- Day By Day At Indianapolis
- Qualifying Cards Endure As Speedway Tradition
- Indy Pole Provides Vindication For HPD
- Hinchcliffe Thrills With Indy Pole Run
- Indy Qualification Notes-Sunday
- Tanner Foust Sweeps Red Bull Global Rallycross Phoenix
- Hot-Lap Bling
- Indy Practice And Qualifying – Day 1
- Tanner Foust Wins Red Bull Global Rallycross Phoenix I
- High Octane Fuels Indy Percussive Passion
Gary Bettenhausen 1941-2014
- Updated: March 17, 2014
Gary Bettenhausen at Indianapolis in 1991 where he was the fastest qualifier, however started 13th due to qualifying rules. [Russ Lake Photo]
Big Bend, WI (March 17, 2014) – Gary Bettenhausen passed away yesterday at the age of 72. Gary who suffered numerous racing injuries had been reported not been feeling well lately. He admitted to a group of us last year that he had been suffering back pain from a bulldozer incident the previous year (the dozer slammed down while going down a ditch) which he admitted in some ways felt worse than any of his racing injuries. A member of the legendary Bettenhausen family from Tinley Park, IL, the family’s patriarch, Tony was lost in a racing accident at Indianapolis in 1961. That year, Tony was a favorite to win the pole and the race. The family tried to win the “500” 46-times to no avail. The best chance for Gary and the Bettenhausen family was in 1972. Driving a brilliant blue Sunoco McLaren M-16 for Roger Penske, he led 138-laps, however with less than 20-laps to go, ignition issues caused the car to stall, giving the lead and the win to teammate Mark Donohue. On July 4th, 1974, against the wishes of Penske, Bettenhausen went to drive a USAC Championship dirt car race in Syracuse, NY. An accident in qualifying for the event, caused injuries which would cause his left arm to swing lifelessly on his side for the remainder of his life. Fired shortly afterwards by Penske. Even with his partially paralyzed left arm he continued driving. The following year saw him return once again with Fred Gerhardt whom he started Indy Car career in 1968 and later would drive for notable car owners such as J.C. Agajanian, Grant King and Leader Card Racers.1980 saw ‘Gary B.’ drive one of his best and most memorable race. Given a throw away black Wildcat chassis, longtime racing buddy and ace mechanic, Willie Davis and Gary worked on the Sherman Armstrong-owned car during practice and squeezed the car into the field on bump day. On the way to the track on race day, he had such little regard for his chances, he told his wife to have the car ready at halfway so they could beat the crowd. Starting in the 32nd position, Gary took off along with fellow last row starter Tom Sneva towards the front. His strategy was to run hard and put on a good show while he was on the track. Running in the top-ten most of the race, at the end of the race he had a spirited duel with Gordon Johncock, beating the “500” winner to cross the finish line for a highly improbable third place. Fellow last row starters Sneva finished ahead of Gary in second, while teammate Tom Bigelow raced a newer Lola-Cosworth team car to eighth place.
Another fine race for Bettenhausen at the Brickyard was in 1987 when he drove Dick Hammond’s Galen Fox-wrenched year-old red March 86C-Cosworth to a fifth place finish. Some may forget his late race duel with A.J. Foyt at Texas World Speedway in the spring of 1979. Driving the same aging Wildcat, Gary and Foyt dueled for the lead with Gary finishing a close second to Foyt and his Parnelli-Cosworth. His career made a comeback of sorts in the early 1990’s when John Menard hired the veteran to pilot his day-glo Buick-powered Lolas for the Indianapolis 500. 1990 didn’t sow the desired results, in 1991 he was the fastest qualifier, however started 13th due to qualifying rules. In 1992 he broke the track record in qualifying, eventually starting fifth. Unfortunately during the race he was taken out by debris from Jeff Andretti’s savage crash. In 1993, he did finally bring the Buick home to finish the “500,”, although three laps behind in seventeenth place. Gary did win four Indy Car races between 1968 and 1973. His last start was driving for his brother Tony in the U.S. 500 at Michigan Int’l Speedway in 1996.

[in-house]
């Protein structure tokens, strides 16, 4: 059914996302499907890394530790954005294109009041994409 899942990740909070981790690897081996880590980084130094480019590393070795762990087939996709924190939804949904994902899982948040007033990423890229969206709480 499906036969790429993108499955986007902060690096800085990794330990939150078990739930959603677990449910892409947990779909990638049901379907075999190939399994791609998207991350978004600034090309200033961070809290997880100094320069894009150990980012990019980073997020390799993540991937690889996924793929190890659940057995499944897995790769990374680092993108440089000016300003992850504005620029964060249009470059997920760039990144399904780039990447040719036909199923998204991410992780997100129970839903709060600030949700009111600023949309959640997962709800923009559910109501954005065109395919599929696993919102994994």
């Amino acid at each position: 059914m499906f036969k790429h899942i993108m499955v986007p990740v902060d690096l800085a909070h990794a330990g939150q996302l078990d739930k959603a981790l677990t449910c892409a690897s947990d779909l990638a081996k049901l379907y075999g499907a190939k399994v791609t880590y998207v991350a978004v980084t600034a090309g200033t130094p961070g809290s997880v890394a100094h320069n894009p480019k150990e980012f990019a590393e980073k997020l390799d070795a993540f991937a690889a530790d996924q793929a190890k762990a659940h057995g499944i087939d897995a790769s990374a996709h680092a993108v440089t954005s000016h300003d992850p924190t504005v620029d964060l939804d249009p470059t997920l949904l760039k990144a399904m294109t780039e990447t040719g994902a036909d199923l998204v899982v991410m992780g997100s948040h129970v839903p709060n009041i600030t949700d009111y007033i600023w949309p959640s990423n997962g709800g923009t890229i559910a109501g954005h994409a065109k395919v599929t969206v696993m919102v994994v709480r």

The Bettenhausen family never did win at the Indianapolis Motor Speedway. Gary’s brother Merle lost an arm in a fiery Indy Car accident at Michigan Int’l Speedway in 1972, brother Tony drove in eleven “500’s” eventually becoming a team owner, was killed in a plane crash in 2000.
It was on the USAC Sprint Car circuit which Gary made headlines. His duels with Larry Dickson were legendary, known as the thunder and lightning show, they dueled on the Midwest bullrings and across the nation for five years, with Gary winning the USAC Sprint Car championship in 1969 and 1971. He would also win the USAC Championship Dirt Car (Silver Crown) championship in 1980 and 1983. Gary had several other significant USAC wins including the Hut Hundred midget race, the inaugural Astro Grand Prix Midget race in the Houston Astrodome and the Turkey Night Grand Prix. A fan favorite, He was inducted into the National Sprint Car Hall of Fame in 1993 in Knoxville, IA, and later in the National Midget Auto Racing Hall of Fame.
Indianapolis Motor Speedway President Doug Boles issued the following statement about Bettenhausen’s contributions to the track: “Gary Bettenhausen was the perfect definition of a race car driver of his time. He raced successfully in many types of cars, on every type of track, and he possessed a work ethic that earned him rides based on his ability and his competitive nature. Gary will best be remembered by Indianapolis Motor Speedway fans for the manner in which he carried the Bettenhausen family’s passion for the Indianapolis 500 and how he drove.”
As a friend sadly said to me, all my racing heroes have now died. Gary certainly was one of mine.
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